JPMorgan Chase has launched a think tank that promises to deliver data-rich analysis that addresses big global economic challenges for the "public good".
Former global head of the McKinsey Center for Government Diana Farrell is leading the JPMorgan Chase Institute, which taps into the bank's "unprecedented" level of high-quality data to help policymakers and businesses make better decisions to advance global prosperity.
The think tank's first report - Weathering Volatility: Big Data on the Financial Ups and Downs of US Individuals - uses the bank's proprietary data for a look into how Americans' income and spending habits fluctuate on a yearly and monthly basis.
Future research plans include more analytic work on the financial behavior of individuals, insights on the small business sector and expert profiling of global trade and capital flows.
Jamie Dimon, chairman and CEO, JPMorgan Chase, says: "JPMorgan Chase has the data to help tackle the economic challenges we continue to face. That's why we set up the Institute - to analyse the data and produce insights that will help leaders in the public, private and nonprofit sectors make more informed choices."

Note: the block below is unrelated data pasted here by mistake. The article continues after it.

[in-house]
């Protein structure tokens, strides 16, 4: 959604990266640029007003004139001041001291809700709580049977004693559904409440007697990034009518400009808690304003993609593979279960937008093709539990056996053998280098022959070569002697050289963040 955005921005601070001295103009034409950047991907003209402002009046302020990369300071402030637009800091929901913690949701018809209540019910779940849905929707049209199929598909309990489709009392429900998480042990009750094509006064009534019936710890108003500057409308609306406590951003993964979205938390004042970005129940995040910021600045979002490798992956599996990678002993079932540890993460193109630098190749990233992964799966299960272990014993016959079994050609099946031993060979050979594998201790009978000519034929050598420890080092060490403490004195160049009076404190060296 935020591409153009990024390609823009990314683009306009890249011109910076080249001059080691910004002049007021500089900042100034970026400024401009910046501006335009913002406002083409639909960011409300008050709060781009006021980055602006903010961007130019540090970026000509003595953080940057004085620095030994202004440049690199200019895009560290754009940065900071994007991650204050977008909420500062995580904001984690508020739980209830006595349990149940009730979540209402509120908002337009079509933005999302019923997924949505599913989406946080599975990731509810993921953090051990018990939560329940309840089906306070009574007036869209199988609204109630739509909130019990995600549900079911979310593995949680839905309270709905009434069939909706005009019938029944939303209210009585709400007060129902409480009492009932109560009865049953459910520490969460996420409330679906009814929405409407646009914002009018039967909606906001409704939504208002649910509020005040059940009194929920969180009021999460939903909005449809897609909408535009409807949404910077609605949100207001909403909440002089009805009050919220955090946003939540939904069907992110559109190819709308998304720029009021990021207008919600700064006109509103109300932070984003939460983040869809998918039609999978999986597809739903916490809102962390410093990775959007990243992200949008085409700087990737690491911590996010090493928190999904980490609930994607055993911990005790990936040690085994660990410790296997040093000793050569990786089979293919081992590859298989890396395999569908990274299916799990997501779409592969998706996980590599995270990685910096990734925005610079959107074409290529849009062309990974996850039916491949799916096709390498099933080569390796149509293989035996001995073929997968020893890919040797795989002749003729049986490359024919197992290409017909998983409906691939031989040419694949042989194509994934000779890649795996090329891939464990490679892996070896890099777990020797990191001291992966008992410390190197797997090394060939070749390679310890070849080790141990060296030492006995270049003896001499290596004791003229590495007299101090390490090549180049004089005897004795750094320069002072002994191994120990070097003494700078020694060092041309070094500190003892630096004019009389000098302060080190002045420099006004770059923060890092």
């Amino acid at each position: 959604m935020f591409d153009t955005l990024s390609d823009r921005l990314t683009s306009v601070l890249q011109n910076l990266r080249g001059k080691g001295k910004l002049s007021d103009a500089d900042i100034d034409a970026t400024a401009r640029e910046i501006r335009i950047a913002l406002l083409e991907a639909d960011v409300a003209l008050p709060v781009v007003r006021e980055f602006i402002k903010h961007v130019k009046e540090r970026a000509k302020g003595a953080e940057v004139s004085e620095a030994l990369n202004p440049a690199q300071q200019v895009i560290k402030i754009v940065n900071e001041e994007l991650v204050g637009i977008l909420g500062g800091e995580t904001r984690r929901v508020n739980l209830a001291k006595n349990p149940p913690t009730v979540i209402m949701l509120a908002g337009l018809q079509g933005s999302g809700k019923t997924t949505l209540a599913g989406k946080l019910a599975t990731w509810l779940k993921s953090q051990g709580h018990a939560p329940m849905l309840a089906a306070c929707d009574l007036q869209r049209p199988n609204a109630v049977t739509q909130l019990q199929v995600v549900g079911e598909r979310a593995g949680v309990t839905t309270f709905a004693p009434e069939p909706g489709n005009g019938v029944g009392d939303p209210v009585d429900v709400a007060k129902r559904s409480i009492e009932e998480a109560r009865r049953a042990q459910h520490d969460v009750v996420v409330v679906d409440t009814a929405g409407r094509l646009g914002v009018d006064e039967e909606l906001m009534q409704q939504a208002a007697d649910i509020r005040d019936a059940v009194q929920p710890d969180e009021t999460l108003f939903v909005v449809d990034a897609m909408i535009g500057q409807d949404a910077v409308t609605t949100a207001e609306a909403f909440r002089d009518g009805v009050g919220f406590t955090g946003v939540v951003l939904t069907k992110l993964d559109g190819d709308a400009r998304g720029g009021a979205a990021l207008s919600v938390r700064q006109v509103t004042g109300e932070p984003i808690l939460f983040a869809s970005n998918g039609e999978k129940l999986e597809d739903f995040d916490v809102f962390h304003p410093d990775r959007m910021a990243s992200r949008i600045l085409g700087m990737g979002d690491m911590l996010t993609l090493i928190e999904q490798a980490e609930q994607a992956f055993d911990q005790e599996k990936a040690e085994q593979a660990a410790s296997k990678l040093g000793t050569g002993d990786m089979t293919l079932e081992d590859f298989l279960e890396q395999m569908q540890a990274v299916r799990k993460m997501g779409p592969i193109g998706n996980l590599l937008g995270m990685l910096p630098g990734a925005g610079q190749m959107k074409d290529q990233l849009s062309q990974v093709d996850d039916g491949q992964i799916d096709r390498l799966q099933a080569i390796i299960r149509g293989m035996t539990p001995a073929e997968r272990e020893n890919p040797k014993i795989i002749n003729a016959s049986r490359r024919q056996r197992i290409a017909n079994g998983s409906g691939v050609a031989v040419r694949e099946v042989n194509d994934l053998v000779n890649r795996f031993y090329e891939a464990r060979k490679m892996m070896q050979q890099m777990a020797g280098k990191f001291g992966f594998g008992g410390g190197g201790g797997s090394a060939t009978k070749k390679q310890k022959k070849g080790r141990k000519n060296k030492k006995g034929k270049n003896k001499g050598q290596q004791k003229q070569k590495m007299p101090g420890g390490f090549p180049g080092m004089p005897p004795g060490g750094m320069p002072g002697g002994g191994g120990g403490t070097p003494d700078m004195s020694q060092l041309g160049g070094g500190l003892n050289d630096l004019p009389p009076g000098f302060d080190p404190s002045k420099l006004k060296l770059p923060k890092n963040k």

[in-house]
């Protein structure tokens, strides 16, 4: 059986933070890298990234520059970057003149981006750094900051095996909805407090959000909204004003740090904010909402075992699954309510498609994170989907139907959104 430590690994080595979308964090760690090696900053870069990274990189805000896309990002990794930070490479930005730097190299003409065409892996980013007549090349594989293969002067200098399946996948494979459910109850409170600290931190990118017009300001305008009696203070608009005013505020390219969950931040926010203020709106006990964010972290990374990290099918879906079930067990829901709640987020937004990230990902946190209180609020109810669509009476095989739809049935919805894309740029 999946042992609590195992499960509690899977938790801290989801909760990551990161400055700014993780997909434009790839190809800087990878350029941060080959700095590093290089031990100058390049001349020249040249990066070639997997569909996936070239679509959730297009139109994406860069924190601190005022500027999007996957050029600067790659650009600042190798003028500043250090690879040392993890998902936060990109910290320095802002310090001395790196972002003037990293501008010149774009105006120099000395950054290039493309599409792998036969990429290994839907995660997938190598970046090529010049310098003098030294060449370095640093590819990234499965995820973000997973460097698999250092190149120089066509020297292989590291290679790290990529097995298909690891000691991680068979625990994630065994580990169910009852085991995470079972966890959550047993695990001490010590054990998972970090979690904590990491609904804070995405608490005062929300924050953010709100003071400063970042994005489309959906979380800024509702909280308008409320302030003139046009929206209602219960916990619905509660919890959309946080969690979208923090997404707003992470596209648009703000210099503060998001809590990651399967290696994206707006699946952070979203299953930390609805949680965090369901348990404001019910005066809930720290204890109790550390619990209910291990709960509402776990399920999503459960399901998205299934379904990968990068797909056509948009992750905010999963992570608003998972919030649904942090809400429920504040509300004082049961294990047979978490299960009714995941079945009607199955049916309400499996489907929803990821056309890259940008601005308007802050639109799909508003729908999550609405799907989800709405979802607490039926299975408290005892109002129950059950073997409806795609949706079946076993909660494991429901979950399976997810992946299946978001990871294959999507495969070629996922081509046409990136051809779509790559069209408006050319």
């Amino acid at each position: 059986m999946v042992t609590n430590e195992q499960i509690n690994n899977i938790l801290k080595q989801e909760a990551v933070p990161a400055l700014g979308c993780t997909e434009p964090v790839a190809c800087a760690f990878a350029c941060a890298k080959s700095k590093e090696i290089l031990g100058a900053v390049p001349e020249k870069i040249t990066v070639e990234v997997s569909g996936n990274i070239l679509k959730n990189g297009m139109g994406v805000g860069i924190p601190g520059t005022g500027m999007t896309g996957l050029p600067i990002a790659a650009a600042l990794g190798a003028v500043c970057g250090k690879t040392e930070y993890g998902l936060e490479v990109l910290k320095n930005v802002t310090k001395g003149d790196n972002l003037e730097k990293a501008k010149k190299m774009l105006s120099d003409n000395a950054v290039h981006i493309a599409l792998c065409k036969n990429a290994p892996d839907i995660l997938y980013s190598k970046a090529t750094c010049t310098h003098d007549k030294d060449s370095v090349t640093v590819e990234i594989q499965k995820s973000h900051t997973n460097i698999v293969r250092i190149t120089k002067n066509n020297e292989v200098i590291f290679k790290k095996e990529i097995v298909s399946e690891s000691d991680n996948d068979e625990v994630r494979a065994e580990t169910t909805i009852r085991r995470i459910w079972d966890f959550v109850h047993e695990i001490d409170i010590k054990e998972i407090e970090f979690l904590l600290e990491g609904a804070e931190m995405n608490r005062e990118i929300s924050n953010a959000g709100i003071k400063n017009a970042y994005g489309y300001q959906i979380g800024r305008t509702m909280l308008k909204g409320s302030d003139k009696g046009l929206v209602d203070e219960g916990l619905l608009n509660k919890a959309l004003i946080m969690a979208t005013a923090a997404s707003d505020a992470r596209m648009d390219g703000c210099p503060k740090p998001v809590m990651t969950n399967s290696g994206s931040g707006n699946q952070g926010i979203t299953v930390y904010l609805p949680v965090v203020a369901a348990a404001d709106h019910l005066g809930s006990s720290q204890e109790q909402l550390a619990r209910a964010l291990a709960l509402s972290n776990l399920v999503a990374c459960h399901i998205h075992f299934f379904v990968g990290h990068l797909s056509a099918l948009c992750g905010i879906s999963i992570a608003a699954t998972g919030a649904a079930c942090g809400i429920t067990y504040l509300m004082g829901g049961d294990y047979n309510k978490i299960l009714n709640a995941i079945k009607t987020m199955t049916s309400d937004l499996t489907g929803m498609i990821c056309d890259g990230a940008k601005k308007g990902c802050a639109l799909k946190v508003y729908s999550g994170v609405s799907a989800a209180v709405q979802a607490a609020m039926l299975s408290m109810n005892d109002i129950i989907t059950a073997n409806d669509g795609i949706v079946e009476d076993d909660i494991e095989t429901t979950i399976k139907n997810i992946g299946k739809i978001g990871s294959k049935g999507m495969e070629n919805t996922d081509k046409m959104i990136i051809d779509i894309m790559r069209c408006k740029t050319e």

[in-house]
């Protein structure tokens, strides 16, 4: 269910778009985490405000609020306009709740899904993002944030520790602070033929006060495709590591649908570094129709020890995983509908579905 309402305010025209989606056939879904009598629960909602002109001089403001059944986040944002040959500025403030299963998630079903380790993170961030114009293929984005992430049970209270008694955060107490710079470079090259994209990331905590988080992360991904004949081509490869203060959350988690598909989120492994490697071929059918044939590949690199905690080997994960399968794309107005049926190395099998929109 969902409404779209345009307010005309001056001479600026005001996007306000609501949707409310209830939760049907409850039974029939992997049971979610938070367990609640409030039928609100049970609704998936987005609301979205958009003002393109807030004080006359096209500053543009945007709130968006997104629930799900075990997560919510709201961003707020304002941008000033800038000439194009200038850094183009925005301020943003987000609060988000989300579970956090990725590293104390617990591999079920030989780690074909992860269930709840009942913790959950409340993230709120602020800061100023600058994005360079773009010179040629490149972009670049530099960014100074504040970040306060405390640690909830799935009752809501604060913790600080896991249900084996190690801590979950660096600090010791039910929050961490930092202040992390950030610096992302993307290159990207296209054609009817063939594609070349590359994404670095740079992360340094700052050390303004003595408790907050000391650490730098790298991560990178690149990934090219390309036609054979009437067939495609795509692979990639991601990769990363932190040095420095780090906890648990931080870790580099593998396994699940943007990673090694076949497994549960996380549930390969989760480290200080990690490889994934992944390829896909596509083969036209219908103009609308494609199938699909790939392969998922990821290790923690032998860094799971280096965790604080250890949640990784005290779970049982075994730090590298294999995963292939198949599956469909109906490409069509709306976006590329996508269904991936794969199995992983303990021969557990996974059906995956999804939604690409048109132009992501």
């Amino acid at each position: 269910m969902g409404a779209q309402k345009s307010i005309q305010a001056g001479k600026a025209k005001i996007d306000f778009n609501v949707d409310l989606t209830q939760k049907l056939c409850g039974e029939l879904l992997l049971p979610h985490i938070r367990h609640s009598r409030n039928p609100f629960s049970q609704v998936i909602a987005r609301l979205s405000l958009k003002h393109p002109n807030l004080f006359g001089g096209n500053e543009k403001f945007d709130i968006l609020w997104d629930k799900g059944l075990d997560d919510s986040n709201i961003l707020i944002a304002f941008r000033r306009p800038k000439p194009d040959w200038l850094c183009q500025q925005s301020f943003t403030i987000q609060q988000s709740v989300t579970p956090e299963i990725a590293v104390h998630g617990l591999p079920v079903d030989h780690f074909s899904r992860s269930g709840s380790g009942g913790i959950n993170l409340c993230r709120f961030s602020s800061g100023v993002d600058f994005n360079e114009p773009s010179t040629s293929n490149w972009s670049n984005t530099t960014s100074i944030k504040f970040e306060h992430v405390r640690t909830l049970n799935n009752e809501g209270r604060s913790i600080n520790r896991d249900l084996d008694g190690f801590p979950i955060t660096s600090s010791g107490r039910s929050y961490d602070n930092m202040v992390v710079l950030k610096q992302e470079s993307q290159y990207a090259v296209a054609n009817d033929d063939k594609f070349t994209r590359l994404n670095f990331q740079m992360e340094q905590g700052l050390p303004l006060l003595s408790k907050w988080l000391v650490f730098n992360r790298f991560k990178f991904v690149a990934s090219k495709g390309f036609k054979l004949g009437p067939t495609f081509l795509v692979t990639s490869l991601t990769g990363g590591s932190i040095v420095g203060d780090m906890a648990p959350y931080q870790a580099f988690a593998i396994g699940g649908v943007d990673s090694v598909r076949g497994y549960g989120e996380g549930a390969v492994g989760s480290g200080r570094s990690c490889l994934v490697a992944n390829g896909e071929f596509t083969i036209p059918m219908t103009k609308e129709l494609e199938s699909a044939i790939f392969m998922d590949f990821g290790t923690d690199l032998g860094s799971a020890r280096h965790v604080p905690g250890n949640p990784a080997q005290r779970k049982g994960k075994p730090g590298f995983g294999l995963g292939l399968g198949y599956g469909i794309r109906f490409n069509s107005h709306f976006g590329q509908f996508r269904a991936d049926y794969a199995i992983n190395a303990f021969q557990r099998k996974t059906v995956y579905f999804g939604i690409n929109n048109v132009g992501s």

The first report shows that 70% of Americans saw an annual change in income of at least five per cent between 2013 and 2014 and that more than a quarter experienced at least a 30% change. Spending was even more volatile: 84% experienced monthly changes of at least five per cent over the course of 2013 and 2014, while only one in six saw consistent spending.
Nearly three in four people experienced changes in income and spending that did not mirror each other. A third saw their annual spending changes positively exceed changes in their income. About four in ten saw their income changes positively exceed changes in their spending.
"Business leaders and policymakers should closely evaluate these trends when taking steps to advance global prosperity," says Farrell. "Potential solutions include analytical platforms that help people track their earning and spending patterns, policy interventions or new financial products to help people smooth income and spending or put these fluctuations to good use, for example, to help them save money."